The Open Door: Variations on Biblical ThemesWritten by Gerd Theissen, trans. John Bowden Reviewed By Richard S. Hess
Twenty-five sermons by the Heidelberg professor of NT include four from the OT, 13 from the gospels and the remainder from other NT texts. The nine pages of notes at the back provide the particular contexts and concerns in which each of the sermons was preached. While the popularization of scholarship and especially its pastoral application are always matters of interest and importance, the tendency of Theissen to identify in the biblical accounts an existentialist base and then to build upon that base sometimes results in a method of exegesis not particularly satisfying, valuing more the events of the day than the spiritual needs of the people. Is the key point of Jeremiah 29:1, 4–14 to do good in the world and retain hope, or to hold firmly to your traditions, or not to feel worthless? It seems that the message should have something to do with faith in God’s promise of redemption and living in the world in the light of that promise. Nor is it clear that the primary intent of Luke 17:20–21 and a proclamation of the kingdom of God in our midst is an argument against anti-Semitism. Even so, gems exist, as in the story of the lost sheep in Luke 15:3–7.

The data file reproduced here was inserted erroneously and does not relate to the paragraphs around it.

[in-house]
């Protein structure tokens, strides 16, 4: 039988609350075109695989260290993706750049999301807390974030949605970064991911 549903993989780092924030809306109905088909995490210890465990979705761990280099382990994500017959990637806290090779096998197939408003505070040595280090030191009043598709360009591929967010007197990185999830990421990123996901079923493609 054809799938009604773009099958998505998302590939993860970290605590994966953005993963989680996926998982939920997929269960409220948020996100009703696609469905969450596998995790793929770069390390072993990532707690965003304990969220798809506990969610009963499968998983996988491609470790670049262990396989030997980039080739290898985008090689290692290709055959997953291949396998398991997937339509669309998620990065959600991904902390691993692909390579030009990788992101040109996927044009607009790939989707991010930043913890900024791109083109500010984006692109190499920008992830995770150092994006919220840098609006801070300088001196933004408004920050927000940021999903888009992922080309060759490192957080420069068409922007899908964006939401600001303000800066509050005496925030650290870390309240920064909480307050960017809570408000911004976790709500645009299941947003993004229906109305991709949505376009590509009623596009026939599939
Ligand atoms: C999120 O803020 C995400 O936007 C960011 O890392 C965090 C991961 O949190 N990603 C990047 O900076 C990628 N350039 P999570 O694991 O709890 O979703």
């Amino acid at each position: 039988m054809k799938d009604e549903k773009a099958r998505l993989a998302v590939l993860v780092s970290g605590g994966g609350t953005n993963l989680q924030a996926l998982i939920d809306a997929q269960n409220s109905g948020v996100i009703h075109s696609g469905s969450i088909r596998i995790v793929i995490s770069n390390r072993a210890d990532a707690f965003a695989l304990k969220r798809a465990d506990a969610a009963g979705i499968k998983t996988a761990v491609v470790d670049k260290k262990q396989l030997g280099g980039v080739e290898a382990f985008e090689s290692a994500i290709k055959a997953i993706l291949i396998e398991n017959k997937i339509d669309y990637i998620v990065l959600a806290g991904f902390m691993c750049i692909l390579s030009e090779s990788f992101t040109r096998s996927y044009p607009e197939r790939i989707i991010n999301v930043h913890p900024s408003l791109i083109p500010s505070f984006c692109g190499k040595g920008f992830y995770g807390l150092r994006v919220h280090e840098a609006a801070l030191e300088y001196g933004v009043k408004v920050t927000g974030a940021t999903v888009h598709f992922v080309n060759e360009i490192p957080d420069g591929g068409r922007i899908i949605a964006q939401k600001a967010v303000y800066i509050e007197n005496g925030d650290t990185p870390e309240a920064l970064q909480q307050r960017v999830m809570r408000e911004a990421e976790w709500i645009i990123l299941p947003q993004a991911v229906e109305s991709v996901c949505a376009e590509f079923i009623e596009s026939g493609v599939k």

Richard S. Hess
Denver Seminary, Denver